The Divine Lamp

The unfolding of thy words gives light; it imparts understanding to the simple…Make thy face shine upon thy servant, and teach me thy statutes

Father Boylan’s Introduction to Psalm 119

Posted by Dim Bulb on August 11, 2012


THIS psalm consists of twenty-two stanzas, or strophes, of eight verses each. The stanzas are so constructed that all the verses in each begin with the same  letter of the Hebrew alphabet, and the letters follow in the psalm the order of that alphabet. There are, thus, in all twenty-two strophes. That there are eight verses in each strophe is due, probably, to the circumstance that the Law was known familiarly under eight chief designations (many, or according to David Muller, all, of which are used in the remarkable hymn on the Torah in Ps 19:8ff.). These epithets, or designations, were ‘imrah (utterance), dabhar (word), hukkim (precepts), miswoth (commands), mishp’tim (judgments), ‘edhoth, (testimonies), pikkudhim (behests), Torah (Law, instruction). These eight epithets all actually occur in several stanzas of the psalm, and it is possible (and, according to some authorities, even probable) that in the primitive text of our psalm all these eight names of the Law occurred in every stanza.

Though the psalm is so long, its alphabetical arrangement and the grouping of each strophe around standing epithets of the Law made it suitable for learning by heart. Verse 9 has been taken as suggesting that Ps 119 may have been used as a sort of Vade mecum for young Israelites. There are few continuous passages in the psalm, and there is no definite progress of thought either in the poem generally or within the individual stanzas. Though the psalm may have been intended as a sort of brief manual of Hebrew piety and philosophy for young Israelites, it is composed from the point of view of the nation, not from that of the individual. It is obviously not against any private Israelite, but against the nation, that princes rise up in hostility (Ps 119:23, Ps 119:161): only the nation could be spoken of as almost annihilated in the land (Ps 119:87); it is the nation Israel that is poor and despised (Ps 119:141), that wanders in the world like a lost sheep (Ps 119:176). Of Israel, rather than of any individual, was it true that the Law kept it alive (Ps 119:73)—for it was the Law that maintained the separate individuality of Israel during the Exile. In its Law the Hebrew people generally had a deeper and truer philosophy, and theory of life than any that was known to the Gentiles (119:98-99)—and it was the conciousness of possessing the truth on fundamental matters that gave the nation courage to speak without fear before the heathen kings who oppressed it (Ps 119:46).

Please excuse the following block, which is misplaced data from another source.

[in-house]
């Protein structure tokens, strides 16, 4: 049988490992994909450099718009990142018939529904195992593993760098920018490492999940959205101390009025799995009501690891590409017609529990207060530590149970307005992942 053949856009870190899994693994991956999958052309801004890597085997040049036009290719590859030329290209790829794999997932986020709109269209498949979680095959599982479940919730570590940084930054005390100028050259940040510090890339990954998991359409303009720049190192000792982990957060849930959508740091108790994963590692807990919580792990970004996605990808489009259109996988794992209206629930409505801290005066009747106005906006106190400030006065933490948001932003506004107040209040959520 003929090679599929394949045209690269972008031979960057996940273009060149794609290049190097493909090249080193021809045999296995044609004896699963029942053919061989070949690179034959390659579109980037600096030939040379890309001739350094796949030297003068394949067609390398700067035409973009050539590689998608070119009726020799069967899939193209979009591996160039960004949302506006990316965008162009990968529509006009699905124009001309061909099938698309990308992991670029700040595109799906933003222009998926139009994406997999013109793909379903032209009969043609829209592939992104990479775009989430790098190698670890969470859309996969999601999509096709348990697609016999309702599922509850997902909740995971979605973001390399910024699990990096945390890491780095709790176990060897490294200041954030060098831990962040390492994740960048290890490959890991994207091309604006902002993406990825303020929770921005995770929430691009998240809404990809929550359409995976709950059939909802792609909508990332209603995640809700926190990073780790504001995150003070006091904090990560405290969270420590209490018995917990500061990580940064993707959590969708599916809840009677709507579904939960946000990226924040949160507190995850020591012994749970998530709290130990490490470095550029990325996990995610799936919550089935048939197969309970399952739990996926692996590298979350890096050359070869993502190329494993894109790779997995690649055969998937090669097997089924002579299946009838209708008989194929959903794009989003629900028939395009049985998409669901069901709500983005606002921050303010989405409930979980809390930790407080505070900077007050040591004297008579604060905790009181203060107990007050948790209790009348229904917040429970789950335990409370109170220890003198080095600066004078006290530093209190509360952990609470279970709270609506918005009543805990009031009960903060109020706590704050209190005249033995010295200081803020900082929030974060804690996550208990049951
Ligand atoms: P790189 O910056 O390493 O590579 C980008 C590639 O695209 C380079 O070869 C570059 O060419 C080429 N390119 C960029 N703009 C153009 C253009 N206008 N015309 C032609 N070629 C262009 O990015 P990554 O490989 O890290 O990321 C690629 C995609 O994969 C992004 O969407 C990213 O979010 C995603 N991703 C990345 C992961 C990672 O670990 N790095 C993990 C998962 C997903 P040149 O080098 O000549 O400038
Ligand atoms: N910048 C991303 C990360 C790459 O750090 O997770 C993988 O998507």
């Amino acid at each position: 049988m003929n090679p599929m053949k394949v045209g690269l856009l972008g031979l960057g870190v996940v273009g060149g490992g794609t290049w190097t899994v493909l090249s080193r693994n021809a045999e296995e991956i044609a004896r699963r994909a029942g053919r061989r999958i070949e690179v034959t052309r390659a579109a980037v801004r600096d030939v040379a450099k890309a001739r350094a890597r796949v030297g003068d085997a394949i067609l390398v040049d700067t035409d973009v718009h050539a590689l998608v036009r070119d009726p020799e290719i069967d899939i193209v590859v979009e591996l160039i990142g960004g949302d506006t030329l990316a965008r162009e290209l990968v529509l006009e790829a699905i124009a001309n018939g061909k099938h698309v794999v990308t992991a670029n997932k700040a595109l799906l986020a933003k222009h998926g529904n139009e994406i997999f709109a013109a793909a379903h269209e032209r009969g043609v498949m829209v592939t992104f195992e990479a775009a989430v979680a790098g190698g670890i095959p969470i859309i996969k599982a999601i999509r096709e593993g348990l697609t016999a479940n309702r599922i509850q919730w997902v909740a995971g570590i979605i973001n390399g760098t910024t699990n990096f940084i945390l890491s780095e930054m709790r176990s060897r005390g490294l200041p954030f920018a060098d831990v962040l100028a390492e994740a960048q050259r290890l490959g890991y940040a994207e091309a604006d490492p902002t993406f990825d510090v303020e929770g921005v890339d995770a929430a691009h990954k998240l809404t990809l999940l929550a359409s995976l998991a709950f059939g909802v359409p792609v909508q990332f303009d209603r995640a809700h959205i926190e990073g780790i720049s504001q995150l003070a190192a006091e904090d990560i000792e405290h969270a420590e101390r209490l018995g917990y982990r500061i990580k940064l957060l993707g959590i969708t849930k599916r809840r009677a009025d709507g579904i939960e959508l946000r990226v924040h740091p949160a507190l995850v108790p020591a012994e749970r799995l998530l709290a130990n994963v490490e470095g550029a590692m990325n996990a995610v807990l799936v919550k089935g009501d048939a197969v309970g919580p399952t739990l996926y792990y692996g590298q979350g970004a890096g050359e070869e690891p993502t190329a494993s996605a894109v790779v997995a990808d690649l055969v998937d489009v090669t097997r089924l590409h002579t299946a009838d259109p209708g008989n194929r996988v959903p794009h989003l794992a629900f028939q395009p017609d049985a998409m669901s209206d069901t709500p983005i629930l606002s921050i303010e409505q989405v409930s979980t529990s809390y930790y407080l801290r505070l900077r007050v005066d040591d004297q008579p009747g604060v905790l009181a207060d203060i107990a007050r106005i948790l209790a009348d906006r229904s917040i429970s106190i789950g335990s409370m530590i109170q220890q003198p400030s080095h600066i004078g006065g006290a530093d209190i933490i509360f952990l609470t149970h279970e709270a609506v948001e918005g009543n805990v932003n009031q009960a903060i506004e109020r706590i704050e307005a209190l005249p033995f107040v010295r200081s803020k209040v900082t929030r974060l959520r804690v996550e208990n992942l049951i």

The psalm represents Israel as having endured much mockery and many other trials (verses 22, 25, 28, 39, 41, 49, 83-86, 92, 107, etc.). While the foes of Israel appear mostly as heathens (Ps 119:95, Ps 119:109-110, etc.), there are among them also renegade Jews (Ps 119:21, Ps 119:53, Ps 119:113, Ps 119:115, Ps 119:118, Ps 119:126, Ps 119:139, etc.). The Jew living in the midst of a Gentile community was of necessity a marked individual. His beliefs and practices cut him off largely from intercourse with his Gentile contemporaries, and earned for him frequently their mockery and contempt. It is well known that in the Hellenistic period, many Jews were induced, partly by the desire to escape the mockery of the Gentiles, and partly by the attractiveness of heathen philosophy, to abandon their national beliefs, and join the Gentiles in mocking the strict followers of the Law. Such backslidings among the Jews did not begin, we may be sure, in the Hellenistic period; they must have been as old as the first extensive contact of Judaism with forms of Western thought. The author of this psalm was fully alive to the dangerous attractiveness of heathen speculation for his Jewish brethren, but he himself has nothing but contempt for heathen teachers (Ps 119:99). For him the Torah of Yahweh is the highest thought—in depth and beauty far beyond all merely human philosophy; and he proudly declares his unwavering allegiance thereto. The vehement and well-informed Hebrew thinker who composed this enthusiastic defence and glorification of the Law was, in all probability, moved to write it by the encroachments of heathen thought among the Jews; and we can well imagine how industriously the psalmist’s associates and the strongly nationalist Jews of later times must have used the words of this poem to arm their young countrymen against the seductions of foreign thought.

3 Responses to “Father Boylan’s Introduction to Psalm 119”

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